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The Value of Resource Adequacy
Why reserve margins aren’t just about keeping the lights on.
markets, increased penetration of renewable and demand-side resources, and legislative changes raise the question of whether target reserve margins set solely based on the 1-in-10 standard are either too low or too high to be reasonably cost effective and efficient today. Arguably customers and policy makers must have a means to understand the full economic value that additional capacity ( i.e., higher reserve margins) provides beyond physical reliability. An economically efficient resource adequacy standard should:
• Provide a level of reliability that is meaningful to all customer classes;
• Reasonably balance the economic value, including price-risk mitigation, that customers receive from reliability with the cost of supplying that level of reliability;
• Demonstrate to customers what economic and other benefits reserve margins provide beyond the physical reliability benefit;
• Provide adequate investment incentives for suppliers of capacity-only products;
• Result in a reasonably optimal mix of peaking resources that supply energy during the highest-load periods; and
• Consider the ability of a system to absorb energy limited, non-dispatchable, and demand-side resources.
A comprehensive approach to economic reliability analysis attempts to address and balance these goals.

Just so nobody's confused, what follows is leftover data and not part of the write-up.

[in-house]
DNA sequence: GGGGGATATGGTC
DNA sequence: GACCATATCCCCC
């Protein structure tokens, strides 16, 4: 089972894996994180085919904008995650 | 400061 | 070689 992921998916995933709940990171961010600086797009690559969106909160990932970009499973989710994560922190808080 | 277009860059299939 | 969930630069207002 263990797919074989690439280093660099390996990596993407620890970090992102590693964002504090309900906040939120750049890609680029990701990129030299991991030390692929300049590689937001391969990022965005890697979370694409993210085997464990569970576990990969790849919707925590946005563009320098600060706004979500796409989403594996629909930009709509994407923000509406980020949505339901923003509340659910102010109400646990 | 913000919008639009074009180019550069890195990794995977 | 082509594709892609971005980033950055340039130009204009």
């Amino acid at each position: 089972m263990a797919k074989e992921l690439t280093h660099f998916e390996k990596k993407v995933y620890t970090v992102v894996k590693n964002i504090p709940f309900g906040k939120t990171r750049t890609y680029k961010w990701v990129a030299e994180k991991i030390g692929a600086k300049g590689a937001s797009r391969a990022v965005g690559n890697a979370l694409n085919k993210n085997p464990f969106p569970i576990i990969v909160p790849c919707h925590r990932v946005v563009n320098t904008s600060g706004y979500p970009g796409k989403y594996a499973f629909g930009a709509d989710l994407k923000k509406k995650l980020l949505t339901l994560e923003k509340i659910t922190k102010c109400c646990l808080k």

Limitations of the 1-in-10 Standard
Relying solely on the 1-in-10 standard to determine resource adequacy targets won’t reliably result in economically efficient and cost effective reserve margin targets because of a number of important limitations of the 1-in-10 standard. These include the absence of a standard definition, and failure to consider the full customer cost of reliability-related events.
As recognized in the recent effort by NERC and Reliability First Corp., the 1-in-10 reliability standard has different interpretations. 3 Most resource adequacy planners define it as one event in 10 years and measure this by calculating loss of load expectation (LOLE) in “events per year,” which equates to a 0.1 LOLE measured in events per year. However, others define the 1-in-10 metric as one day (24 hours) of load loss during a 10 year period, which equates to an LOLE of 2.4 measured in hours per year. As shown in the results of this study, these different interpretations alone can result in target reserve margins that differ by more than 4 percentage points. While planners recognize that the 2.4 hours per year interpretation provides different physical reliability than the 1-event-in-10-years interpretation, the question remains which metric provides an adequate level of reliability. In addition, the 1-in-10 standard doesn’t generally define the magnitude or duration of the firm load shed as measured by the “expected unserved energy” (EUE). Based on a small number of samples, even when applying the same 1-in-10 definition, the average magnitude of EUE as a percentage of total load varies from 1 percent for large systems to around 5 percent for relatively small systems. This is one reason why normalized EUE (EUE divided by “Net Energy for Load”) was adopted as a physical reliability metric for the NERC effort under the Generation and Transmission Planning Models Task Force (GTRPMTF). 4
Like any solely physical reliability standard, the 1-in-10 standard assumes that a reliability event occurs only if firm load is shed. However, reliability-related costs